GoSL’s FVMP Debt Records 2nd Highest Value of Rs 2.804 Trillion


Government of Sri Lanka’s (GoSL’s) face value money printing (FVMP) debt decreased by Rs 44,871.65 million (1.58 per cent) to Rs 2,803,962.46 million (Rs 2.804 trillion) on 17 May, yet to record its second largest FVMP debt seen thus far.

GoSL’s highest FVMP debt was Rs 2.8488 trillion recorded on 13 May and its previous second highest FVMP debt was a figure of Rs 2.79 trillion established on 10 May. Yesterday’s decrease in FVMP debt also partially helped to mitigate demand pull inflationary pressure.

GoSL’s MP borrowing costs (BCs) decreased by Rs 7,592.54 million (5.53 per cent) to
Rs 129,628.49 million yesterday. This was due to buying pressure of riskless and low returns Treasury (T) Bills and T Bonds in secondary market trading yesterday, rather than lend to the high returns private sector, the engine of growth due to sustained uncertainty.

Market’s net shortfall increased by Rs 7,570 million (1.06 per cent) to Rs 719,127 million  yesterday, while, led by settlement of transactions between GoSL and Central Bank of Sri Lanka (CBSL) and/or CBSL and the market, liquidity  increased by Rs 37,301.65 million (US$ 103.62 million) during the course of trading on the same day. Conversions are based on the administered benchmark ‘spot’ value of Rs 360 to the US dollar as at Thursday. CBSL lacks transparency in its open market operations. Transactions between CBSL and GoSL are foreign reserves neutral.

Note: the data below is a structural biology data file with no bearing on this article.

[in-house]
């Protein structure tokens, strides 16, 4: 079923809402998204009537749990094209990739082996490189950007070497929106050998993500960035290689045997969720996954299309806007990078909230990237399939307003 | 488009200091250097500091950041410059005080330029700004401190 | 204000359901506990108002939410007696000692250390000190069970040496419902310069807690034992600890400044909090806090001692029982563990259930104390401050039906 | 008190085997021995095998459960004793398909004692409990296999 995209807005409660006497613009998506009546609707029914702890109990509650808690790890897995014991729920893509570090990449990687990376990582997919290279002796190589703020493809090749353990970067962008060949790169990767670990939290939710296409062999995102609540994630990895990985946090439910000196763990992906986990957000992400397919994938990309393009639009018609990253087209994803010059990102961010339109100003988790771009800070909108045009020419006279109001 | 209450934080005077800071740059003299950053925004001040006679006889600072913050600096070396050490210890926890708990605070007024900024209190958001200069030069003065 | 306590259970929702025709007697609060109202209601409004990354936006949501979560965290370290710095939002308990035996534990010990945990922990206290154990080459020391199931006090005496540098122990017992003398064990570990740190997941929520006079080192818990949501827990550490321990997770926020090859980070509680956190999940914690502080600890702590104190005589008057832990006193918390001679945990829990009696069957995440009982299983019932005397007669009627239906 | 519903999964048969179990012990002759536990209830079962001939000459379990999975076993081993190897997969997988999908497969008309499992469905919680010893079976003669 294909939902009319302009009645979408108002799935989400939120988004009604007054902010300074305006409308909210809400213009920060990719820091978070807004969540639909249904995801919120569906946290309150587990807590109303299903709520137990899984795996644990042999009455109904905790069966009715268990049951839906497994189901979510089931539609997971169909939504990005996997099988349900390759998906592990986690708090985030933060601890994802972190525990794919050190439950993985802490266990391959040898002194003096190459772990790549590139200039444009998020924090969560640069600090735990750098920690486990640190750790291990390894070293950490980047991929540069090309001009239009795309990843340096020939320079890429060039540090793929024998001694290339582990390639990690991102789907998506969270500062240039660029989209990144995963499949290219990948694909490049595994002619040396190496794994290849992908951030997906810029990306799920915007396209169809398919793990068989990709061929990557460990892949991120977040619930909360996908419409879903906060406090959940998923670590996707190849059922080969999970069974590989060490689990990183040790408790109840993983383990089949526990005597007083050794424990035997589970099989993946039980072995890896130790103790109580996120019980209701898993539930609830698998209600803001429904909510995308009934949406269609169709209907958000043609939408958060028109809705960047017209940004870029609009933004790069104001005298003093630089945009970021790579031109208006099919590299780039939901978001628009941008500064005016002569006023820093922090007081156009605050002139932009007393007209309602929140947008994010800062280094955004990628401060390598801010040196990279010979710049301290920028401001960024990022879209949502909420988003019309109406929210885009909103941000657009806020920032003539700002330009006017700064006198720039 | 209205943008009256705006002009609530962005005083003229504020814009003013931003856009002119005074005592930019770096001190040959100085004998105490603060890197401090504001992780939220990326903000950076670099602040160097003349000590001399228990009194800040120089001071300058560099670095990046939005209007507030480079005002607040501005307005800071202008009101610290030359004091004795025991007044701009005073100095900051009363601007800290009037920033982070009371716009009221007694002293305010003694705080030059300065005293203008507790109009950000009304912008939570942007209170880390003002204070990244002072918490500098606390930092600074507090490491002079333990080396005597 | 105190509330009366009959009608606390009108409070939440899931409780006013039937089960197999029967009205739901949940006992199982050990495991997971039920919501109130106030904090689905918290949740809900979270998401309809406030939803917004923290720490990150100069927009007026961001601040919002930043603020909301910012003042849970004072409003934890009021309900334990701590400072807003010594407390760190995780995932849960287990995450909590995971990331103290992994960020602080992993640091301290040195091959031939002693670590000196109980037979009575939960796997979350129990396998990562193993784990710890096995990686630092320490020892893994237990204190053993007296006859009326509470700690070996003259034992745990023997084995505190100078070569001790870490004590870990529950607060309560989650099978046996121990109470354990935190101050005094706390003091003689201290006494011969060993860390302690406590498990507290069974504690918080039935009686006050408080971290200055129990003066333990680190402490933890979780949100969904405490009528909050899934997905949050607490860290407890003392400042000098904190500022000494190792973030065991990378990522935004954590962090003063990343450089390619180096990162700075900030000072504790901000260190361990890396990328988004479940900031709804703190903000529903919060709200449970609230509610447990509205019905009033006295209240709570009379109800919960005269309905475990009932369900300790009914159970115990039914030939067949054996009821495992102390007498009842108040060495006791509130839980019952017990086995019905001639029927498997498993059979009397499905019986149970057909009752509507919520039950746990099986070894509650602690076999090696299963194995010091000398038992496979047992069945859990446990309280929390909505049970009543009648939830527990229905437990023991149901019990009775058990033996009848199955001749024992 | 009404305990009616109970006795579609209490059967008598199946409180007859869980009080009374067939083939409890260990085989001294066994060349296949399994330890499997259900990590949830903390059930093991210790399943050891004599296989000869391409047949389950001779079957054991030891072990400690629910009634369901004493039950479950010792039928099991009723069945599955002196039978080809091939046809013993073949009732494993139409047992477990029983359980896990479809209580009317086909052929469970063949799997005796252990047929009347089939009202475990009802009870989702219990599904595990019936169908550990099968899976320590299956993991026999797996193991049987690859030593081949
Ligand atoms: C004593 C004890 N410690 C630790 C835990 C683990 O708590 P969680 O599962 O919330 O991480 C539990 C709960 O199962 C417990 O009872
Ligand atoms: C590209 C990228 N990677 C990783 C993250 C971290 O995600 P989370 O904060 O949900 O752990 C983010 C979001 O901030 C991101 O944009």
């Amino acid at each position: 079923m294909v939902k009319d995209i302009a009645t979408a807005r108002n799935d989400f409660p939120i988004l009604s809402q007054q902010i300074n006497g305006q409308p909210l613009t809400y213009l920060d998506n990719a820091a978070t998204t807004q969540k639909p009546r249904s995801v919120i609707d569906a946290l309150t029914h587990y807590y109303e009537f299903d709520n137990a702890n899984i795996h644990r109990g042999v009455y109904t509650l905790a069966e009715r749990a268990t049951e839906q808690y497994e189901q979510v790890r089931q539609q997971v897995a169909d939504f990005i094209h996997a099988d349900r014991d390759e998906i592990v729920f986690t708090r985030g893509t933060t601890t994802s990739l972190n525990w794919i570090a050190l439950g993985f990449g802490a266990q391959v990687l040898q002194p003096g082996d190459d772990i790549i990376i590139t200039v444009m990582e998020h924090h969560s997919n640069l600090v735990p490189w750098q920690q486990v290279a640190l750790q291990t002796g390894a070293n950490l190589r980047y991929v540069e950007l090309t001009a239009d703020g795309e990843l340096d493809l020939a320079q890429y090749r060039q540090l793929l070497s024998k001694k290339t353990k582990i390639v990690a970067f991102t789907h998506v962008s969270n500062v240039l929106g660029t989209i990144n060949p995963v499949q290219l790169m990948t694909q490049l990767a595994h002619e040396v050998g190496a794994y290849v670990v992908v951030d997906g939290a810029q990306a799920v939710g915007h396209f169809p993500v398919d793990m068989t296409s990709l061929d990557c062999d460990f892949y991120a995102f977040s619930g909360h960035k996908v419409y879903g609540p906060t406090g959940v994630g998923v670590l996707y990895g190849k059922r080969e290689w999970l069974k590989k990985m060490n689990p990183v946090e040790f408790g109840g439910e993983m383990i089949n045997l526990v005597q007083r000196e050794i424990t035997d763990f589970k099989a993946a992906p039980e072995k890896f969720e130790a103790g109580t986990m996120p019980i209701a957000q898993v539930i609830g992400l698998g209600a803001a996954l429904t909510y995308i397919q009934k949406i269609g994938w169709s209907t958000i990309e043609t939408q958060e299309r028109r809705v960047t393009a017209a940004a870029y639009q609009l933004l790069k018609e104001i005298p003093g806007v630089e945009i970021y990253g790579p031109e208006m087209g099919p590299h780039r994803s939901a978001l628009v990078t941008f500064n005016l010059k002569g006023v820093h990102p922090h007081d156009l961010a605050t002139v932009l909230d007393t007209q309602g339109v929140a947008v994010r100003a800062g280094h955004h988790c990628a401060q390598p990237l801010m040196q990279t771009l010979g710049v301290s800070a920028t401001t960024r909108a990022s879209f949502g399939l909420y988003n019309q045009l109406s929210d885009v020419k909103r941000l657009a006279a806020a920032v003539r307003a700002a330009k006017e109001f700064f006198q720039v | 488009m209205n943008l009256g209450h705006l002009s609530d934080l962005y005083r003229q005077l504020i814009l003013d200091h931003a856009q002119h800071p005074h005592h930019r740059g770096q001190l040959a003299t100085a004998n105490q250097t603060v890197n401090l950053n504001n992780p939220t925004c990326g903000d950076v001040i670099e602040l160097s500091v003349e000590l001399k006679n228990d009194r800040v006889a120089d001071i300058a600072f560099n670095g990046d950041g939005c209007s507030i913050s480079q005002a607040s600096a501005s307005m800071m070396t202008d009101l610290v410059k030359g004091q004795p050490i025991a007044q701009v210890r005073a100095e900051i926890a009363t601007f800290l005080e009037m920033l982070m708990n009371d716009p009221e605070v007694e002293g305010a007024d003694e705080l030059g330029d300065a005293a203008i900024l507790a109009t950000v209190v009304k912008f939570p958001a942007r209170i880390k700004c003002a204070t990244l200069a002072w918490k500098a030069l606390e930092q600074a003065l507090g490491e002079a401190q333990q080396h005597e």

GoSL’s FVMP debt has been over Rs two trillion for a record 76 market days to yesterday. The market has been short for a record 166 days to yesterday. GoSL’s highest to the 170th highest FVMP debt has been registered for a record 170 market days to yesterday. GoSL’s FVMP debt is equivalent to the totality of CBSL’s T Bill and
T Bond holdings. MP is the exclusive right of CBSL.  GoSL’s MPBCs are prorated to the results in secondary market trading of T Bills and T Bonds in the reference day.

‘Spot’ trades are settled after two market days from the date of transaction. CBSL, the steward of GoSL debt and its foreign reserves deals in ‘spot’. The ‘spot’ is administered to minimise GoSL’s foreign debt in rupee terms, it’s learnt.

BY Paneetha Ameresekere